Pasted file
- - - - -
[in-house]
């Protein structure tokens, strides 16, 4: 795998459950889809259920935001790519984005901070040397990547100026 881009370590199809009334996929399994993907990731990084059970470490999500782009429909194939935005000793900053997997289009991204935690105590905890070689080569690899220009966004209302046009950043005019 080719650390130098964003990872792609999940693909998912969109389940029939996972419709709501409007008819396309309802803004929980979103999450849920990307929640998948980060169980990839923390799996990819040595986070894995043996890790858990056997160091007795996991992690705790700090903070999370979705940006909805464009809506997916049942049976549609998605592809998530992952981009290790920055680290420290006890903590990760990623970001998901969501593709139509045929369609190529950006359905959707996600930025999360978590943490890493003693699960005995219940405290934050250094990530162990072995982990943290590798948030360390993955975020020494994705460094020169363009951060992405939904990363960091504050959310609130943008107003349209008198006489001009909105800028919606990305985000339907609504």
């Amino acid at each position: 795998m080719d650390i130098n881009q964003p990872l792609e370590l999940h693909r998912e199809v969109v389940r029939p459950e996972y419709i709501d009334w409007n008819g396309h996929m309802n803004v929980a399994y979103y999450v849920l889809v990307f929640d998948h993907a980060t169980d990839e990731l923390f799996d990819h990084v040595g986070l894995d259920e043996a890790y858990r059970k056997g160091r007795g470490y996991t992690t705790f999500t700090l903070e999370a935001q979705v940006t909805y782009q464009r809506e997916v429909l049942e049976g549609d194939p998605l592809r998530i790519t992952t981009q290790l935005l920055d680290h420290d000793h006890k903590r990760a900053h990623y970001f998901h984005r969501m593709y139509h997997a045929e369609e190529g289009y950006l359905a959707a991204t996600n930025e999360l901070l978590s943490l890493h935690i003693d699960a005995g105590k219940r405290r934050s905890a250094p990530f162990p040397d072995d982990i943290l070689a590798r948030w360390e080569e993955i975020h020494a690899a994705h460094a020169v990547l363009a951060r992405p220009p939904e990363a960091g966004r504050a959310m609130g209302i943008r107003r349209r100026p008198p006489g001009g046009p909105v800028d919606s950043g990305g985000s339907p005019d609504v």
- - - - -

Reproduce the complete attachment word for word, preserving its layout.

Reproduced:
[in-house]
């Protein structure tokens, strides 16, 4: 795998459950889809259920935001790519984005901070040397990547100026 881009370590199809009334996929399994993907990731990084059970470490999500782009429909194939935005000793900053997997289009991204935690105590905890070689080569690899220009966004209302046009950043005019 080719650390130098964003990872792609999940693909998912969109389940029939996972419709709501409007008819396309309802803004929980979103999450849920990307929640998948980060169980990839923390799996990819040595986070894995043996890790858990056997160091007795996991992690705790700090903070999370979705940006909805464009809506997916049942049976549609998605592809998530992952981009290790920055680290420290006890903590990760990623970001998901969501593709139509045929369609190529950006359905959707996600930025999360978590943490890493003693699960005995219940405290934050250094990530162990072995982990943290590798948030360390993955975020020494994705460094020169363009951060992405939904990363960091504050959310609130943008107003349209008198006489001009909105800028919606990305985000339907609504």
């Amino acid at each position: 795998m080719d650390i130098n881009q964003p990872l792609e370590l999940h693909r998912e199809v969109v389940r029939p459950e996972y419709i709501d009334w409007n008819g396309h996929m309802n803004v929980a399994y979103y999450v849920l889809v990307f929640d998948h993907a980060t169980d990839e990731l923390f799996d990819h990084v040595g986070l894995d259920e043996a890790y858990r059970k056997g160091r007795g470490y996991t992690t705790f999500t700090l903070e999370a935001q979705v940006t909805y782009q464009r809506e997916v429909l049942e049976g549609d194939p998605l592809r998530i790519t992952t981009q290790l935005l920055d680290h420290d000793h006890k903590r990760a900053h990623y970001f998901h984005r969501m593709y139509h997997a045929e369609e190529g289009y950006l359905a959707a991204t996600n930025e999360l901070l978590s943490l890493h935690i003693d699960a005995g105590k219940r405290r934050s905890a250094p990530f162990p040397d072995d982990i943290l070689a590798r948030w360390e080569e993955i975020h020494a690899a994705h460094a020169v990547l363009a951060r992405p220009p939904e990363a960091g966004r504050a959310m609130g209302i943008r107003r349209r100026p008198p006489g001009g046009p909105v800028d919606s950043g990305g985000s339907p005019d609504v």